Because all of the bulk material particles are forced through a screen in a conventional tub grinder, the speed of processing the bulk material is limited and significant horsepower is required to operate the grinder. Bulk material stored outside tends to become wet and tough due to inclement weather. When putting such types of bulk material in the conventional tub grinder, the screen plugs up easily, thereby making grinding very difficult or impossible. Also, different screens must be used to obtain different particle size processed material. Another disadvantage of conventional tub grinders is that they tend to blow material out of the top of the tub when there is only a small amount of material in the tub.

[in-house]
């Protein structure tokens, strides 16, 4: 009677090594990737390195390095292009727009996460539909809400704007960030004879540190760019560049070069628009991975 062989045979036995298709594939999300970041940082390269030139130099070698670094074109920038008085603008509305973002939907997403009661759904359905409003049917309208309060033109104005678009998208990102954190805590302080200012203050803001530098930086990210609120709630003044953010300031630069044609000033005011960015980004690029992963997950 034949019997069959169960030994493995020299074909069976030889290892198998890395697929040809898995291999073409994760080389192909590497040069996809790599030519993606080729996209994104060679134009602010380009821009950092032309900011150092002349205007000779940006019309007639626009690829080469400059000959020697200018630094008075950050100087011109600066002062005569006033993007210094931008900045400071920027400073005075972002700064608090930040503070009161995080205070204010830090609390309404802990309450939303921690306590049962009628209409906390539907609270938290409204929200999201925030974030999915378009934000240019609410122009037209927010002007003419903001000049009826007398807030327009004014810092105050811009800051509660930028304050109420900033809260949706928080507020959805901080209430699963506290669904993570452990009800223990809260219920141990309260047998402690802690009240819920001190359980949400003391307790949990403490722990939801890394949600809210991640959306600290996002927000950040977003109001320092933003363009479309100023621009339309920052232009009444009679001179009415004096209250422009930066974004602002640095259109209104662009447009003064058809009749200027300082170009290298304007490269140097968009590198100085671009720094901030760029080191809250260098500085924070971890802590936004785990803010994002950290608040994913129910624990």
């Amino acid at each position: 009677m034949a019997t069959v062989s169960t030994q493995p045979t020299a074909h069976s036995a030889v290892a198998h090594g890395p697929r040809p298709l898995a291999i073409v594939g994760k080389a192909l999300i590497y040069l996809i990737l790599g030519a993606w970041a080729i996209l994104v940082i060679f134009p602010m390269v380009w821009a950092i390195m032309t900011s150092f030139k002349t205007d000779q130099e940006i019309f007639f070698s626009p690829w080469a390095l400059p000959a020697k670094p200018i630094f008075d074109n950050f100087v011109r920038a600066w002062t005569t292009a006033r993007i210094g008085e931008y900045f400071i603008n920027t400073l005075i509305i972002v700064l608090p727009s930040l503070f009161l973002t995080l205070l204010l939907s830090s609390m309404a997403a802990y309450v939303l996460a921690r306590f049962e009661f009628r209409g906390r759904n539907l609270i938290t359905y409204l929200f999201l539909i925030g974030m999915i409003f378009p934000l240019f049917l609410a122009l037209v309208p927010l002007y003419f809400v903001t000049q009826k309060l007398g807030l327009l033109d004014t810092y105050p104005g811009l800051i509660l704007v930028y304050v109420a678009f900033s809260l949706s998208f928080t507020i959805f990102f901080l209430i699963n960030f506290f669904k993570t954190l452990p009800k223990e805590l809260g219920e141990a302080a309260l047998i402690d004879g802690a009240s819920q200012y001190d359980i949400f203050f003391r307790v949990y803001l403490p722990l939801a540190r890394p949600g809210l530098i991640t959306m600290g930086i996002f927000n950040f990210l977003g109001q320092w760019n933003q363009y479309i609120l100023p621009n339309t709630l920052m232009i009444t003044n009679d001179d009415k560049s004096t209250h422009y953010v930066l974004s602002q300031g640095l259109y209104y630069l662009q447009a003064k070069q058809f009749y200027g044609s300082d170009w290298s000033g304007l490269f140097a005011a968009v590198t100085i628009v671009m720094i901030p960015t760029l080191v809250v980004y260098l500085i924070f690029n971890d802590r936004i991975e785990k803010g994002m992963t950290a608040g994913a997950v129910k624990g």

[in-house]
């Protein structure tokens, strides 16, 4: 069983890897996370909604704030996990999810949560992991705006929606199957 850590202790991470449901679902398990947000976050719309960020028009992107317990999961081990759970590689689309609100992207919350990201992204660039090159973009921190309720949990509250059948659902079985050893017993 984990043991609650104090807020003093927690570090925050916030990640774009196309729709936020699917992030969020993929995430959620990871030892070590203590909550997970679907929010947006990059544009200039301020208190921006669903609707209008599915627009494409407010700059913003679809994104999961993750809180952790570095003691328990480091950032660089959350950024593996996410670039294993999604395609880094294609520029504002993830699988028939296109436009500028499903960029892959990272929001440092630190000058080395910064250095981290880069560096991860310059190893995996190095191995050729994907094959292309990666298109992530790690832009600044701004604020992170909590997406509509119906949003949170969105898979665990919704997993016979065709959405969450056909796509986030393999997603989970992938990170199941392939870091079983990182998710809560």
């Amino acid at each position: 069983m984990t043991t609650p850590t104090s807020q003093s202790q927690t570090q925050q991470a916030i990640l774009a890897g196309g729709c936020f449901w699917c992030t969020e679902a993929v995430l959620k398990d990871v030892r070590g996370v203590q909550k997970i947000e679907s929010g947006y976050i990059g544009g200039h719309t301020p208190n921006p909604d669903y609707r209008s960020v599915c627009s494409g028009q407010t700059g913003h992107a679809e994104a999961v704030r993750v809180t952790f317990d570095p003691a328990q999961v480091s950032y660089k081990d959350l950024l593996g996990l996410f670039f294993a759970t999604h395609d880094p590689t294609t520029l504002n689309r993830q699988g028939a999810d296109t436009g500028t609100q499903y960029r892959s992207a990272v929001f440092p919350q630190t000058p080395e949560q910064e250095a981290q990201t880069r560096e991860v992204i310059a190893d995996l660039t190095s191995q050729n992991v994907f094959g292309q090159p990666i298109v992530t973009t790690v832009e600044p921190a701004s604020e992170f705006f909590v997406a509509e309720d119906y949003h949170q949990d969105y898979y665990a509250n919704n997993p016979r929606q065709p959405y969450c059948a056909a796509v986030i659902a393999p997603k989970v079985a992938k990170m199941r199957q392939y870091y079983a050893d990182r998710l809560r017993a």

Conventional tub grinders place the discharge conveying systems below the rotor member. Consequently, the tub and rotor must be positioned above the conveying system. This makes it more difficult to dump bulk material into the open top of the tub, because of the height from the ground to the top of the tub.

A conventional tub grinder is described, for example, in U.S. Pat. No. 4,106,706 (Burrows). This type of grinder is referred to as a "cut-and-throw" machine where the rotating hammers move the bulk material down through the opening in the floor, past shear plates where the material is ground, and then the material is propelled at high speed out through an exit spout. The rapidly rotating hammermill generates an air stream which is intended to push the particles upwardly through the discharge chute.